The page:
Investigation Into Multi-Scale Contact Mechanics Behaviors in the Cold Rolling of Metal Strip and Sheet Using a Novel Stochastic Roll-Stack Modeling Approach




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In the cold rolling of thin metal strip and sheet, both the macro-scale and micro-scale dimensional quality are known to be strongly influenced by deviations in the diameter and surface condition of the work rolls. Furthermore, high-resolution industrial measurements of work rolls reveal that the magnitude of diameter deviations vary significantly along the roll axis length, as well as across samples, and during rolling. This circumstance implies that analysis of the effects of work-roll diameter deviations on the strip or sheet dimension quality requires a multi-dimensional random field modeling approach. Conventional roll-stack deflection models, however, are either too computationally expensive or exploit too many simplifying assumptions to allow them to be used for rigorous stochastic analysis, even at the macro-scale. Moreover, conventional modeling to examine the influence of micro-scale (roughness) surface conditions of the work rolls has only been carried out for two dimensional studies, hence neglecting any possible coupling effects between the micro-scale surface asperity contact mechanics and the macro-scale or three-dimensional bulk-body roll-stack deformations. Described in this work is a stochastic, simplified-mixed finite element method (SSM-FEM) that can efficiently predict the coupling effects between non-symmetric, macroscale roll-stack deformation mechanics and micro-scale surface roughness. The method thus captures multi-scale geometry deviations of work rolls, including diameter deviations along the roll axis as well as varying high-fidelity surface roughness distributions. The SSM-FEM approach developed also accommodates three-dimensional bending, shearing, and flattening type bulk-body roll-stack deformations under binary nonlinear contact conditions. The nonlinearities arise from elastic-plastic material behavior of both the rolls and the rolled strip or sheet, as well as the changing micro-scale and macro-scale contact conditions along the roll length. Performance of the multi-scale SSM-FEM approach is assessed first at the macro-scale for continuously variable crown (CVC) mills using a basic theoretical validation, several comparisons to large-scale finite element solutions, and validation against industrial measurements from a production 6-high mill. In addition, three-dimensional studies using the SSM-FEM approach on both 4-high and 6-high rolling mills reveal new multi-scale coupling effects, including non-uniform roughness transfer characteristics from the work-rolls to the sheet, as well as perturbations to the sheet thickness profile (or ”crown”) and the corresponding contact force distribution between the work-roll and the sheet. Finally, a stochastic analysis of the work roll diameter deviations when characterized as a random field rather than as independent random variations as is conventionally done, show that the reliability of the shape/flatness of the rolled sheet is strongly affected by the non-proximal correlations between the diameter deviations. Studies are provided for work rolls having residual roll grinding errors in different operation conditions, including new, warm, and worn states. These studies, incorporating the new SSM-FEM approach, provide new understanding into the to relationship between the roll grinding precision and the subsequent dimensional quality of the rolled metal sheet. The described multi-scale SSM-FEM approach is general, and applies to any multi-scale contact problem involving plates and/or shear-deformable beams having multiple contact interfaces and arbitrary surface profile geometries.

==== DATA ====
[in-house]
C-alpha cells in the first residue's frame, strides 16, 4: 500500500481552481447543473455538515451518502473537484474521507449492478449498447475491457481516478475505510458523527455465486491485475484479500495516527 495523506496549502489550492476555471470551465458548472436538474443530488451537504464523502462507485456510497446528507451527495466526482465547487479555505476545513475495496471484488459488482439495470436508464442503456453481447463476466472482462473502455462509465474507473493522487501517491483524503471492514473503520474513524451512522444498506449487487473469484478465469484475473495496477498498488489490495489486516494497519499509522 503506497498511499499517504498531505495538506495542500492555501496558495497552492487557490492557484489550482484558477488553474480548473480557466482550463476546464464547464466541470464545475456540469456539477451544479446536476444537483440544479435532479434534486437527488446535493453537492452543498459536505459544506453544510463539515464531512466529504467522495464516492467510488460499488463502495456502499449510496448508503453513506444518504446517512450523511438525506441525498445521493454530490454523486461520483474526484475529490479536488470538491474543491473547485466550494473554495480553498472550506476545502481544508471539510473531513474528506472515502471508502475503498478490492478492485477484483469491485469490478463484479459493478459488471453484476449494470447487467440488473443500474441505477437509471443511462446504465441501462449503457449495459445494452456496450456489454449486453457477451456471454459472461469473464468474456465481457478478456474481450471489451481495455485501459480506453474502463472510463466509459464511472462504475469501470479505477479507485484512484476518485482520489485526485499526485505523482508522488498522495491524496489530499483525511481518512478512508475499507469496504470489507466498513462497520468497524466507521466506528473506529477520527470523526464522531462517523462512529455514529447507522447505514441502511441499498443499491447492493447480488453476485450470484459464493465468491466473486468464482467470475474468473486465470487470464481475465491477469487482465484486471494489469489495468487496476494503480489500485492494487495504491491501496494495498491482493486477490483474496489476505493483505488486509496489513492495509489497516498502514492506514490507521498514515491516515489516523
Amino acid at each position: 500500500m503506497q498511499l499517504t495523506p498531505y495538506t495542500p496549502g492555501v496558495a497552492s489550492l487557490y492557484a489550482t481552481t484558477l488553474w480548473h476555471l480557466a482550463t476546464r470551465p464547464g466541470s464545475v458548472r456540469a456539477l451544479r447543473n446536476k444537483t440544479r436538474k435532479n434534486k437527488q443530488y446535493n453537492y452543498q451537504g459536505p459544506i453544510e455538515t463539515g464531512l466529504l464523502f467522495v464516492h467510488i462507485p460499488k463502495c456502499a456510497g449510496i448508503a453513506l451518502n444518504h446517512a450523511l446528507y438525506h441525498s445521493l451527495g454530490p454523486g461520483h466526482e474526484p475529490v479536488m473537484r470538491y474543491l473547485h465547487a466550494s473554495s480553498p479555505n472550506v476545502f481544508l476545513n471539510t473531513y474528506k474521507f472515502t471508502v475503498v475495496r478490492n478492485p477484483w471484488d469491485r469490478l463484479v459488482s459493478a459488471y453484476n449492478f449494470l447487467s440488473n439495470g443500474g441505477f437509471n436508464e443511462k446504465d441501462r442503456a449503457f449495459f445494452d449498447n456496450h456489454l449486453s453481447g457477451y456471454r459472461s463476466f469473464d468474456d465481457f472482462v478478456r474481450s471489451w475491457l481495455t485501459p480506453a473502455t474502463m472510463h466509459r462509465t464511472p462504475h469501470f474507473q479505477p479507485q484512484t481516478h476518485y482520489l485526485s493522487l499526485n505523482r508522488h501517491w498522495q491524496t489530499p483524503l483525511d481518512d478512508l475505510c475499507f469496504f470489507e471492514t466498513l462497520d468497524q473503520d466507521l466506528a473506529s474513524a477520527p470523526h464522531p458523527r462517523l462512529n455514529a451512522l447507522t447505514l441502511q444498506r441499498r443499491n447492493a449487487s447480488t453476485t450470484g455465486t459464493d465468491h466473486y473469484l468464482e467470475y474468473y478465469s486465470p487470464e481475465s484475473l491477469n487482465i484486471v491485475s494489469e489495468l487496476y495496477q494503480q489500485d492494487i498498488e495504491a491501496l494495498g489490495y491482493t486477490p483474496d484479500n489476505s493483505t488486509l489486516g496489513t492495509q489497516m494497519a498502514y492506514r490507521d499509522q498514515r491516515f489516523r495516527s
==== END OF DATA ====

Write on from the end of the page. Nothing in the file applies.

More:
Contact mechanics, Surface roughness, Stochastic analysis, Random fields, Cold roll forming


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